High street giant to challenge energy providers

File photo dated 11/01/17 of a Marks and Spencer store as the retailer has reported a 62.1% fall in pre-tax profit to £66.8 million in the year to March 31. PRESS ASSOCIATION Photo. Issue date: Wednesday May 23, 2018. See PA story CITY Marks. Photo credit should read: Charlotte Ball/PA Wire
File photo dated 11/01/17 of a Marks and Spencer store as the retailer has reported a 62.1% fall in pre-tax profit to £66.8 million in the year to March 31. PRESS ASSOCIATION Photo. Issue date: Wednesday May 23, 2018. See PA story CITY Marks. Photo credit should read: Charlotte Ball/PA Wire

High street giant Marks & Spencer is to reboot its energy offering as it looks to challenge Britain’s dominant gas and electricity providers.

The retailer has announced a new strategic partnership with Octopus Energy to supply households under the M&S brand from September 2018.

The launch of M&S Energy comes just a week after the high street firm split with SSE, its previous partner of nine years.

Customers who had M&S Energy through SSE will be offered the choice to stick with the energy giant or move over to a new Octopus tariff.

M&S said the new offering will “challenge the Big 6” – which consist of British Gas, SSE, EDF, Npower, E.On and ScottishPower – and disrupt the traditional energy market, starting with a rebuttal of “punitive tease-and-squeeze pricing policies”.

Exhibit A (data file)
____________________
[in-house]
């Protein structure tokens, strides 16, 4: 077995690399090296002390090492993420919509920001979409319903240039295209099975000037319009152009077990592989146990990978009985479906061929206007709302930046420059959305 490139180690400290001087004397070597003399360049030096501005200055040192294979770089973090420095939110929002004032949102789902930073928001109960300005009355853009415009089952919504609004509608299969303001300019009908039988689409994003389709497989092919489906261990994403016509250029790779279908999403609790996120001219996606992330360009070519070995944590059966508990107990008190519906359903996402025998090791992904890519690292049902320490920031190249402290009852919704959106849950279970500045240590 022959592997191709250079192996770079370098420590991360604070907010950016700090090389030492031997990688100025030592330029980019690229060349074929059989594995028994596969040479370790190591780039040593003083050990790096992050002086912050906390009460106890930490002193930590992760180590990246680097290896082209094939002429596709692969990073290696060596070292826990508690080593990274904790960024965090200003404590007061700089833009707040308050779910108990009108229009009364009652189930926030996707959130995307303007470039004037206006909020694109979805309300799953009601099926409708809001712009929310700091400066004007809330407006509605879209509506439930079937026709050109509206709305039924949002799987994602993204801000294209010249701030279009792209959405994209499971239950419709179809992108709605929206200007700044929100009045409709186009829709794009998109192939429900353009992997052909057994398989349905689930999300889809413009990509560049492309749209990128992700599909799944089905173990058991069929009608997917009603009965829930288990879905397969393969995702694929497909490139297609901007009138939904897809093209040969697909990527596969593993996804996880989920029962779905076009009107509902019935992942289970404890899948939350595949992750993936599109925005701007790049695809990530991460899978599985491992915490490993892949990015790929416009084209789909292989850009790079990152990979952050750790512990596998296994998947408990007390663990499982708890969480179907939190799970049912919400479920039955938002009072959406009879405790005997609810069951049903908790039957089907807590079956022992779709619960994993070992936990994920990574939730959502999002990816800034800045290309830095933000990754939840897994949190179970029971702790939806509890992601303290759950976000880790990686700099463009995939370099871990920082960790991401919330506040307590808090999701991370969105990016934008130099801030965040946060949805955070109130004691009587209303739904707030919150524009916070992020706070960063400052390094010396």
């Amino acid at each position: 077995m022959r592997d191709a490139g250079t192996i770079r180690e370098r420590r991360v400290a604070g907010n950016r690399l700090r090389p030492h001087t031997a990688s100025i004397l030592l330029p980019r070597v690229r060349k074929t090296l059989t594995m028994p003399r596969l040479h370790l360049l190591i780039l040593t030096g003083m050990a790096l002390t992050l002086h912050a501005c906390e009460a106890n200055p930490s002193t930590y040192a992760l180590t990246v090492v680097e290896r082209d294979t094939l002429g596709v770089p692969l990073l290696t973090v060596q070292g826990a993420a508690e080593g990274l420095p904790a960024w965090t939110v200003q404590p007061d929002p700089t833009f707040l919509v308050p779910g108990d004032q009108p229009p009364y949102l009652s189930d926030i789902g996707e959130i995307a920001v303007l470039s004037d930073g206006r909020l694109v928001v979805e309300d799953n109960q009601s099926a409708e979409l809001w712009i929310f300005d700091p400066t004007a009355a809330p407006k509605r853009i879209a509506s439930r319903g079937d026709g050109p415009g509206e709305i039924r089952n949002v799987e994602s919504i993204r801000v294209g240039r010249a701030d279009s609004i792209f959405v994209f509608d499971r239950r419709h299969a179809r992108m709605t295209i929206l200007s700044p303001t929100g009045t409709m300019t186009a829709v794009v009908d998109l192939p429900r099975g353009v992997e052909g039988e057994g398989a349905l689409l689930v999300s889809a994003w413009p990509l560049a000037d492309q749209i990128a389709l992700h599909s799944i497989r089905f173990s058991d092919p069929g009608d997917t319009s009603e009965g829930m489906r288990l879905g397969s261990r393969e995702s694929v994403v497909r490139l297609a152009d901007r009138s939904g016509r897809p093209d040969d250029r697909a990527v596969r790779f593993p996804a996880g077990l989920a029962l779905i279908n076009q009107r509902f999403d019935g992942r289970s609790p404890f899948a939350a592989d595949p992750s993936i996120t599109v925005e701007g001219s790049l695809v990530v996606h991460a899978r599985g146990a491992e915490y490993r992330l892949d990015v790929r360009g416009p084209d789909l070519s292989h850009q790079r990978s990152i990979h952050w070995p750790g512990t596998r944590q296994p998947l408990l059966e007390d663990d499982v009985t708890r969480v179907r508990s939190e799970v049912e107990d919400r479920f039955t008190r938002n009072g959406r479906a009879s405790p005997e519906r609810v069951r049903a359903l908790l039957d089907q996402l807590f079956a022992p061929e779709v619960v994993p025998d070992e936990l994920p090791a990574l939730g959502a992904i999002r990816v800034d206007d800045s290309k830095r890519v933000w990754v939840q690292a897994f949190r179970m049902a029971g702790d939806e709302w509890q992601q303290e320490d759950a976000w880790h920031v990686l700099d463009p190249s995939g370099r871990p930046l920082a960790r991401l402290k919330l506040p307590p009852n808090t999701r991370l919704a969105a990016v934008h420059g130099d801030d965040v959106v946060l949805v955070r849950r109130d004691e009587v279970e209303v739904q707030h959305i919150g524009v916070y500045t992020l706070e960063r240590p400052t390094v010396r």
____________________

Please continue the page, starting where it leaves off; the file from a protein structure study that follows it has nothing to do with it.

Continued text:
“Tease and squeeze” relates to the practice of new customers receiving cheaper rates, subsidised by longer term consumers.

Instead, M&S and Octopus said they will launch a transparent price model and a digitally focused service.

Octopus Energy, launched in 2016, has more than 200,000 customers and is backed by private equity firm Octopus Capital.

Jonathan Hazeldine, head of M&S Energy, said: “As we continue to transform M&S, we have chosen Octopus as a new strategic partner for M&S Energy.

“Octopus’ values of responsible and transparent pricing and digital-first customer service mirror our ambitions for the business.

“Together, we can challenge the traditional energy market and bring green energy to millions of households at a competitive and fair price.”

M&S chairman Archie Norman and chief executive Steve Rowe are currently overseeing a painful five-year turnaround plan that will see store closures and job losses as it looks to reduce its costs by £350 million.

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